Funder’s brilliant Stasiland has been described variously as a personal history and a ‘journalist’s first-person narrative’ that can ‘read like a novel’. The book, through a series interviews intertwined with Funder’s own narrative, captures how the state ideology of the German Democratic Republic created an alternate, corrupt moral reality for its subjects and those who defended it: the notorious Ministry for State Security or Stasi. Funder, however, is not exclusively condemnatory of the former watchmen of state socialism. Her interviews are occasionally sympathetic with former Stasi employees, though without ever failing to address the violations they committed. On the other hand, Funder gives voice to those who resisted the regime and put themselves in extreme danger in desperate attempts to escape to the West. Funder’s main achievement is to shine a light on a society where ideology reigned supreme in a way it rarely does now, while still keeping the human experience firmly at the forefront of her prose.
Alexievich’s works, meanwhile, are less about how people were driven to extremes by ideology, and more about the everyday lives continuing in spite of or in accommodation with ideology. Alexievich’s method sees her conduct interviews with hundreds of witnesses to life in the USSR, focusing on formative events like the Great Patriotic War (1941-45), the Soviet invasion of Afghanistan (1979-89), the Chernobyl Disaster (1986), and the collapse of the Soviet Union (1991). Her excellent Secondhand Time tells the story of the end of communism in the USSR and the responses of its citizens. Alexievich lets her subjects speak for themselves, sympathising with them. What emerges is a portrait of how the Soviet people inhabited a distinct culture of their own in the USSR and that while the political reality of the Soviet Union may have ended in 1991, left behind were millions of Homo-Sovieticus traumatised by the sudden collapse of their generations-old everyday reality.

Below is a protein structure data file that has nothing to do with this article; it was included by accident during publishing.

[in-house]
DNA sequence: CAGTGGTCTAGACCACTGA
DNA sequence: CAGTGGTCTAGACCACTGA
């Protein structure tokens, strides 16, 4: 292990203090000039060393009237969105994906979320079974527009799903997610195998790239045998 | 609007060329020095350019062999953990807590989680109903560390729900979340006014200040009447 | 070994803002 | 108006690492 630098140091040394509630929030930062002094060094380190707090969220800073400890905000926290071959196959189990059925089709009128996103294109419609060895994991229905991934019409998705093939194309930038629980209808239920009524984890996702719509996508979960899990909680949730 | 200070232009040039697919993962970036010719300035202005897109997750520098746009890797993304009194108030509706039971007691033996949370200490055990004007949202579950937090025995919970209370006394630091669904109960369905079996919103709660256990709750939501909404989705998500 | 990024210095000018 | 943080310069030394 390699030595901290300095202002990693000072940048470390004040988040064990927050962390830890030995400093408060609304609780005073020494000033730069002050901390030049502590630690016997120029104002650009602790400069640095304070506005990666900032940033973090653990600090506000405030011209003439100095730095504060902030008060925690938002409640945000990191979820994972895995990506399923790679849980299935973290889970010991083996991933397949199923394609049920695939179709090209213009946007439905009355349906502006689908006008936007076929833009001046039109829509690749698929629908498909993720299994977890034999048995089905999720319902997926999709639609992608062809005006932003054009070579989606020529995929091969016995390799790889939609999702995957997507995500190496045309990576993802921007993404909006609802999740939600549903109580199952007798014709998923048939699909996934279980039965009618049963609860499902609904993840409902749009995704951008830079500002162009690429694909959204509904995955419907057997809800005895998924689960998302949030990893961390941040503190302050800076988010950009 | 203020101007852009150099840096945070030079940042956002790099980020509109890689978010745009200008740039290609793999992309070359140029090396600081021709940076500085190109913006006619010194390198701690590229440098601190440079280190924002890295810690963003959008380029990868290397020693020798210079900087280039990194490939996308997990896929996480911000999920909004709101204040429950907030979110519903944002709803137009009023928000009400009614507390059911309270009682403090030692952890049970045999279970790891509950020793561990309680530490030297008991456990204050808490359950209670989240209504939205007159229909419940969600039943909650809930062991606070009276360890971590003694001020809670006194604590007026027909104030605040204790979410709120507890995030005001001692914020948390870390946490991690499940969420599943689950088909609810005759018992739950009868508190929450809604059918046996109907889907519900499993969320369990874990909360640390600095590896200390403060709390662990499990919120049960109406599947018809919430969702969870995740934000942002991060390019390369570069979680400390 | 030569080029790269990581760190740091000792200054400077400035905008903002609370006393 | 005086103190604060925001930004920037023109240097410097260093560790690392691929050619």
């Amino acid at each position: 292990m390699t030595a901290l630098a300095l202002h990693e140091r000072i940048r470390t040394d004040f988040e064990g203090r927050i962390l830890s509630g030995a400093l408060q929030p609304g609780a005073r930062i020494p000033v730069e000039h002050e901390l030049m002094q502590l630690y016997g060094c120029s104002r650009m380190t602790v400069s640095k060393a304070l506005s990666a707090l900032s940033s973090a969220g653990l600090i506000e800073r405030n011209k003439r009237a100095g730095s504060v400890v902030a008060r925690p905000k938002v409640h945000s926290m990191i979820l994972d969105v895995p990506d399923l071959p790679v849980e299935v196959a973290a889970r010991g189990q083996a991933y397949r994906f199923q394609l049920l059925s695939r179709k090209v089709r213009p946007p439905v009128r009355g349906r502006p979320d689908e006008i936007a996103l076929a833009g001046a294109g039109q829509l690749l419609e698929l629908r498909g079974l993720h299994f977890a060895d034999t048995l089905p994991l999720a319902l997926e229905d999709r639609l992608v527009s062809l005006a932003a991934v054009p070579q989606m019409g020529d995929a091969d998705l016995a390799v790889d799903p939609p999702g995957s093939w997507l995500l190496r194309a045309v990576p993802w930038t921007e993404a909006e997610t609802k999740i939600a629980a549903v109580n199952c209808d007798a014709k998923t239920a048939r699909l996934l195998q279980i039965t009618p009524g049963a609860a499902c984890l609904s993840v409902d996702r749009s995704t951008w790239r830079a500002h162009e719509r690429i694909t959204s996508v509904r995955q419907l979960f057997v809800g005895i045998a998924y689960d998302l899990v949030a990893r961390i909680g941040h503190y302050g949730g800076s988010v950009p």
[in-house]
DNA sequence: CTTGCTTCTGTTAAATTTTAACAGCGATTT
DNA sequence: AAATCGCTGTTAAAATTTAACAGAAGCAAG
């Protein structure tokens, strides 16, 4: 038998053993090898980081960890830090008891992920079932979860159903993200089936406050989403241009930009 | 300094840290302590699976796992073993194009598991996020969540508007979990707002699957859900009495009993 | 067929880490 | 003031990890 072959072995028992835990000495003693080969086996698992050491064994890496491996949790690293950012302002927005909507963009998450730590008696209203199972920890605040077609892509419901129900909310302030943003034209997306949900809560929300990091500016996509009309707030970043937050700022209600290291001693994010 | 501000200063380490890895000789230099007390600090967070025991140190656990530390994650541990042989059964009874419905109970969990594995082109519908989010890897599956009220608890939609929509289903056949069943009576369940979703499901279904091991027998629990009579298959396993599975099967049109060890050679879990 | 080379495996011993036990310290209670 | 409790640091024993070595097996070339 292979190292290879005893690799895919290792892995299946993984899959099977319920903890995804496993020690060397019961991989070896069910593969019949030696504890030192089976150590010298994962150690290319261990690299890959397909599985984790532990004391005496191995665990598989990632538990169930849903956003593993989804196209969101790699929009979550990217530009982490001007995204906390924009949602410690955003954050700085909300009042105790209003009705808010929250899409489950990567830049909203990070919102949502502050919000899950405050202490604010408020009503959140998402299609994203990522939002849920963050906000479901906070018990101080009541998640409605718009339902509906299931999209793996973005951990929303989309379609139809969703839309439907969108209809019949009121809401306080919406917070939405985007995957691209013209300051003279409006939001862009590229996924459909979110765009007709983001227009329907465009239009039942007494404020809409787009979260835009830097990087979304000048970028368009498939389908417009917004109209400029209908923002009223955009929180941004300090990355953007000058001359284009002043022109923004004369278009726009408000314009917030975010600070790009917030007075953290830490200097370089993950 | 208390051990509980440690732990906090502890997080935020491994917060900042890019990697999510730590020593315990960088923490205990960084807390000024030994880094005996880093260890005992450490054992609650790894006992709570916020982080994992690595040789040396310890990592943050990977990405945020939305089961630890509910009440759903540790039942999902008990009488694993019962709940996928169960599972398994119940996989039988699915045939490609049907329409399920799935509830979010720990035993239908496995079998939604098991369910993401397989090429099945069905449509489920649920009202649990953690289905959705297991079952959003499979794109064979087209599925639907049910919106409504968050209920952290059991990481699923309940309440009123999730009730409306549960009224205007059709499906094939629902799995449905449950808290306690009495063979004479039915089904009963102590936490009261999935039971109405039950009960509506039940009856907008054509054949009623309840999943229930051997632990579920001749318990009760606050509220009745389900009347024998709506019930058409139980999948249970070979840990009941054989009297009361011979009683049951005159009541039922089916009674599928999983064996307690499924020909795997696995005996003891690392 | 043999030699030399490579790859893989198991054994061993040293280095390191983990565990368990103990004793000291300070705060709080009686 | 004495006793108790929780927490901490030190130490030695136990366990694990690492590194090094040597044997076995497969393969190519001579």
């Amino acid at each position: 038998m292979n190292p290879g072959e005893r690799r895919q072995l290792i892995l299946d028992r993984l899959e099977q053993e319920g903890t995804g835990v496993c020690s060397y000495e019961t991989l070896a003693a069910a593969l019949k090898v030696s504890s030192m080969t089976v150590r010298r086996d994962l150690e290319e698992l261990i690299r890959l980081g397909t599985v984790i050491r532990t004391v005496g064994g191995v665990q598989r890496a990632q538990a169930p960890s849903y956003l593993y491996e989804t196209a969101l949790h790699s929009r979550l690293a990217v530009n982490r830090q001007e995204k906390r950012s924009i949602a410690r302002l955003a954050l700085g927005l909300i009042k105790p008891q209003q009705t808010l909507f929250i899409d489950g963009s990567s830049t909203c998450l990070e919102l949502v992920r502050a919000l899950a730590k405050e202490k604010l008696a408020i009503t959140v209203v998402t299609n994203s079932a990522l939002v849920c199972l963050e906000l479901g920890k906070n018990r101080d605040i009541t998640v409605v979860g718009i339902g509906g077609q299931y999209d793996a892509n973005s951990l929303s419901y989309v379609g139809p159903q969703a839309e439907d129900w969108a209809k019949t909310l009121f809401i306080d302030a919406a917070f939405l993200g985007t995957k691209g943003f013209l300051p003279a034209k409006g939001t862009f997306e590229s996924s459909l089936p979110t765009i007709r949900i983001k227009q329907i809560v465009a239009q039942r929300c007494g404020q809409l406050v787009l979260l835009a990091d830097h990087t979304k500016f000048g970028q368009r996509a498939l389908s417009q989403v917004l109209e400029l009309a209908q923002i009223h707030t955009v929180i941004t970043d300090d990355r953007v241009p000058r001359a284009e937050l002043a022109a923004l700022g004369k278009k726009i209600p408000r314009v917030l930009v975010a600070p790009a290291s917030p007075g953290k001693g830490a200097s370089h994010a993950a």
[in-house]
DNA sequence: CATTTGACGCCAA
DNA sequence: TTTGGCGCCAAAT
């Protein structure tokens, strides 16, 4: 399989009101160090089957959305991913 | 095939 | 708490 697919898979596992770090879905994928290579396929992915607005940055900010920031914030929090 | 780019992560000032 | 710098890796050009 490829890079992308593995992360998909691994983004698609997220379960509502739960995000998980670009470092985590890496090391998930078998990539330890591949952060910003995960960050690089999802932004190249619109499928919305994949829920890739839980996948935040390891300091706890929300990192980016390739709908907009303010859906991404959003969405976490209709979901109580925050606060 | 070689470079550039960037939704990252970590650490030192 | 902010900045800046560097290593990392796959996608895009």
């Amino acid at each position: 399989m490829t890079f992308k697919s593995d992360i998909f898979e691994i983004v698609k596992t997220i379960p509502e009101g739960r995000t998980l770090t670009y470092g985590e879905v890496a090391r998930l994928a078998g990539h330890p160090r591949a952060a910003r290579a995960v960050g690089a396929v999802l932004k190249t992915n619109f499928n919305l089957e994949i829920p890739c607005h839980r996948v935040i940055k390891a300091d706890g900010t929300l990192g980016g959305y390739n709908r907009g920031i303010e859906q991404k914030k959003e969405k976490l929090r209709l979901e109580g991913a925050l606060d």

If history is about authentically recreating the unique conditions of an era or culture, both Funder’s and Alexievich’s books stand as among the most accomplished studies of the Cold War, even though neither author may be exclusively considered a historian; two other worthy examples are Donald J. Raleigh’s Soviet Baby Boomers and Bridgett Kendall’s The Cold War. Furthermore, both women’s books hold relevance in understanding pertinent contemporary issues in international politics, especially Putin’s Russia and the historical factors which drive Russian foreign policy.
Modern Russia cannot be understood without an appreciation of the impact on Russian leaders of the loss of superpower status conferred by the USSR’s collapse. Nor can the contemporary rise of the far-right in the east of Germany be understood without knowledge of East German history. Throughout the 2010s, and now in the first years of the 2020s, observers have continued to speculate whether we have entered a new Cold War-style period of international relations. Understanding the human experience of the original Cold War seems a more important exercise than ever as we prepare ourselves for the new era, whatever it brings, and Funder and Alexievich offer the best place to start.
James Brown is a PhD candidate in history at Northumbria University. His focus is on Soviet dissidents and their use in the politics and international relations of the Cold War. He previously studied at Glasgow University, doing a Master’s in East European, Russian, and Eurasian studies. During this time he studied Russian and wrote his thesis, ‘Returning to Machiavelli: Giving Belarus-Russia relations the Original Realist Treatment’, which received the prize for best dissertation from the Centre for East European, Russian, and Eurasian Studies at Glasgow.